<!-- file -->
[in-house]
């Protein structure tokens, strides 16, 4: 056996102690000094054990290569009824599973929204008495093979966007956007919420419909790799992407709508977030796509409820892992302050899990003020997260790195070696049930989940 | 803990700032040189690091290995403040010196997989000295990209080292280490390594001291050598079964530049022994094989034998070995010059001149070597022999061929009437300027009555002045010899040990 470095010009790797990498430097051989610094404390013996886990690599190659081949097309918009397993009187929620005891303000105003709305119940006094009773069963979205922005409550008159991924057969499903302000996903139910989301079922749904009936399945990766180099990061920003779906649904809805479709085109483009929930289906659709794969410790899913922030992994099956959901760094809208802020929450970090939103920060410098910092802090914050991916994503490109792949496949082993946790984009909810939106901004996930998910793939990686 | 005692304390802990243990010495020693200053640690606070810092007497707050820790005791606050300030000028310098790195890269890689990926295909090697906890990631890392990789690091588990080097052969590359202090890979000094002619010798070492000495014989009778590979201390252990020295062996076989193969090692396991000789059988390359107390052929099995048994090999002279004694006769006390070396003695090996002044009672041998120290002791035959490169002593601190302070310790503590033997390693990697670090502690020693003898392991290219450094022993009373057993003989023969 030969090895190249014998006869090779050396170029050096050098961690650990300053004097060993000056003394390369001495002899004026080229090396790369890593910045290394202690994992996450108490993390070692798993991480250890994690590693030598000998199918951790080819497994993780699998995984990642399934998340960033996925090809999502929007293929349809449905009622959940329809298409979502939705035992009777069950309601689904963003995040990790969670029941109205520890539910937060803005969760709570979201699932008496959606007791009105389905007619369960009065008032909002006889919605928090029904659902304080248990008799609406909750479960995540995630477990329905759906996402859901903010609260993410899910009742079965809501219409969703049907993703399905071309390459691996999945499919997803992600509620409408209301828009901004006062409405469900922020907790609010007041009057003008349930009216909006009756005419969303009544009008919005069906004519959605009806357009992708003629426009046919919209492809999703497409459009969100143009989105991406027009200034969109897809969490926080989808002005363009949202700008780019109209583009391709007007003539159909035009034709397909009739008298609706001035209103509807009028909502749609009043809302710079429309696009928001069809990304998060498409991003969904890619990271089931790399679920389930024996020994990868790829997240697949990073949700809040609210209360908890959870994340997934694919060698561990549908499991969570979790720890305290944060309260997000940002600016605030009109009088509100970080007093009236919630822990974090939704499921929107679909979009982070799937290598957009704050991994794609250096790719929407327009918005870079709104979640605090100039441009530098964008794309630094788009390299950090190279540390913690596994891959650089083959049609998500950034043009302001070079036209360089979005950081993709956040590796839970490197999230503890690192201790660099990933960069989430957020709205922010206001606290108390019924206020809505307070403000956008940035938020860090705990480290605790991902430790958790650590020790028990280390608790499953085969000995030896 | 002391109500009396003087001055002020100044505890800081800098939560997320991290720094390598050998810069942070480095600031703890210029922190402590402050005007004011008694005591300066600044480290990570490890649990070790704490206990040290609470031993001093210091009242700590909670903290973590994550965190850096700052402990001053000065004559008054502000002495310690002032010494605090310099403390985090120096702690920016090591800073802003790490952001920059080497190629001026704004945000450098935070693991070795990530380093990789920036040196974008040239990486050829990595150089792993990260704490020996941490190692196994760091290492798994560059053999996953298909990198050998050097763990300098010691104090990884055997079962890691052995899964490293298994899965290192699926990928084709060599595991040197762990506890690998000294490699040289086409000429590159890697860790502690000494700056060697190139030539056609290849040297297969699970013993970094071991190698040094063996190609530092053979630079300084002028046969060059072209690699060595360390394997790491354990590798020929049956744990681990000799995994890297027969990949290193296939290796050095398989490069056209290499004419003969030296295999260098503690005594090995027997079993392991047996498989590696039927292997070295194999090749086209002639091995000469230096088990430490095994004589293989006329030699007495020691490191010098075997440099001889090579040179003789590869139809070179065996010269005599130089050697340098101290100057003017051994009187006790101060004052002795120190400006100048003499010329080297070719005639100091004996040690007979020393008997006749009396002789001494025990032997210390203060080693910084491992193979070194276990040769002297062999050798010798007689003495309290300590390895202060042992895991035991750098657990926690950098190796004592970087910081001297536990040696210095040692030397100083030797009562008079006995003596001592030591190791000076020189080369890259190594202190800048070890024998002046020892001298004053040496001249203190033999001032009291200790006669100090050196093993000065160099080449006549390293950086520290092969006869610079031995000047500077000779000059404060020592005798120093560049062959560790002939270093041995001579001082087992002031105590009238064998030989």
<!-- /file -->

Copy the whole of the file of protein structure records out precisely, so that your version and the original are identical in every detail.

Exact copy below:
[in-house]
């Protein structure tokens, strides 16, 4: 056996102690000094054990290569009824599973929204008495093979966007956007919420419909790799992407709508977030796509409820892992302050899990003020997260790195070696049930989940 | 803990700032040189690091290995403040010196997989000295990209080292280490390594001291050598079964530049022994094989034998070995010059001149070597022999061929009437300027009555002045010899040990 470095010009790797990498430097051989610094404390013996886990690599190659081949097309918009397993009187929620005891303000105003709305119940006094009773069963979205922005409550008159991924057969499903302000996903139910989301079922749904009936399945990766180099990061920003779906649904809805479709085109483009929930289906659709794969410790899913922030992994099956959901760094809208802020929450970090939103920060410098910092802090914050991916994503490109792949496949082993946790984009909810939106901004996930998910793939990686 | 005692304390802990243990010495020693200053640690606070810092007497707050820790005791606050300030000028310098790195890269890689990926295909090697906890990631890392990789690091588990080097052969590359202090890979000094002619010798070492000495014989009778590979201390252990020295062996076989193969090692396991000789059988390359107390052929099995048994090999002279004694006769006390070396003695090996002044009672041998120290002791035959490169002593601190302070310790503590033997390693990697670090502690020693003898392991290219450094022993009373057993003989023969 030969090895190249014998006869090779050396170029050096050098961690650990300053004097060993000056003394390369001495002899004026080229090396790369890593910045290394202690994992996450108490993390070692798993991480250890994690590693030598000998199918951790080819497994993780699998995984990642399934998340960033996925090809999502929007293929349809449905009622959940329809298409979502939705035992009777069950309601689904963003995040990790969670029941109205520890539910937060803005969760709570979201699932008496959606007791009105389905007619369960009065008032909002006889919605928090029904659902304080248990008799609406909750479960995540995630477990329905759906996402859901903010609260993410899910009742079965809501219409969703049907993703399905071309390459691996999945499919997803992600509620409408209301828009901004006062409405469900922020907790609010007041009057003008349930009216909006009756005419969303009544009008919005069906004519959605009806357009992708003629426009046919919209492809999703497409459009969100143009989105991406027009200034969109897809969490926080989808002005363009949202700008780019109209583009391709007007003539159909035009034709397909009739008298609706001035209103509807009028909502749609009043809302710079429309696009928001069809990304998060498409991003969904890619990271089931790399679920389930024996020994990868790829997240697949990073949700809040609210209360908890959870994340997934694919060698561990549908499991969570979790720890305290944060309260997000940002600016605030009109009088509100970080007093009236919630822990974090939704499921929107679909979009982070799937290598957009704050991994794609250096790719929407327009918005870079709104979640605090100039441009530098964008794309630094788009390299950090190279540390913690596994891959650089083959049609998500950034043009302001070079036209360089979005950081993709956040590796839970490197999230503890690192201790660099990933960069989430957020709205922010206001606290108390019924206020809505307070403000956008940035938020860090705990480290605790991902430790958790650590020790028990280390608790499953085969000995030896 | 002391109500009396003087001055002020100044505890800081800098939560997320991290720094390598050998810069942070480095600031703890210029922190402590402050005007004011008694005591300066600044480290990570490890649990070790704490206990040290609470031993001093210091009242700590909670903290973590994550965190850096700052402990001053000065004559008054502000002495310690002032010494605090310099403390985090120096702690920016090591800073802003790490952001920059080497190629001026704004945000450098935070693991070795990530380093990789920036040196974008040239990486050829990595150089792993990260704490020996941490190692196994760091290492798994560059053999996953298909990198050998050097763990300098010691104090990884055997079962890691052995899964490293298994899965290192699926990928084709060599595991040197762990506890690998000294490699040289086409000429590159890697860790502690000494700056060697190139030539056609290849040297297969699970013993970094071991190698040094063996190609530092053979630079300084002028046969060059072209690699060595360390394997790491354990590798020929049956744990681990000799995994890297027969990949290193296939290796050095398989490069056209290499004419003969030296295999260098503690005594090995027997079993392991047996498989590696039927292997070295194999090749086209002639091995000469230096088990430490095994004589293989006329030699007495020691490191010098075997440099001889090579040179003789590869139809070179065996010269005599130089050697340098101290100057003017051994009187006790101060004052002795120190400006100048003499010329080297070719005639100091004996040690007979020393008997006749009396002789001494025990032997210390203060080693910084491992193979070194276990040769002297062999050798010798007689003495309290300590390895202060042992895991035991750098657990926690950098190796004592970087910081001297536990040696210095040692030397100083030797009562008079006995003596001592030591190791000076020189080369890259190594202190800048070890024998002046020892001298004053040496001249203190033999001032009291200790006669100090050196093993000065160099080449006549390293950086520290092969006869610079031995000047500077000779000059404060020592005798120093560049062959560790002939270093041995001579001082087992002031105590009238064998030989």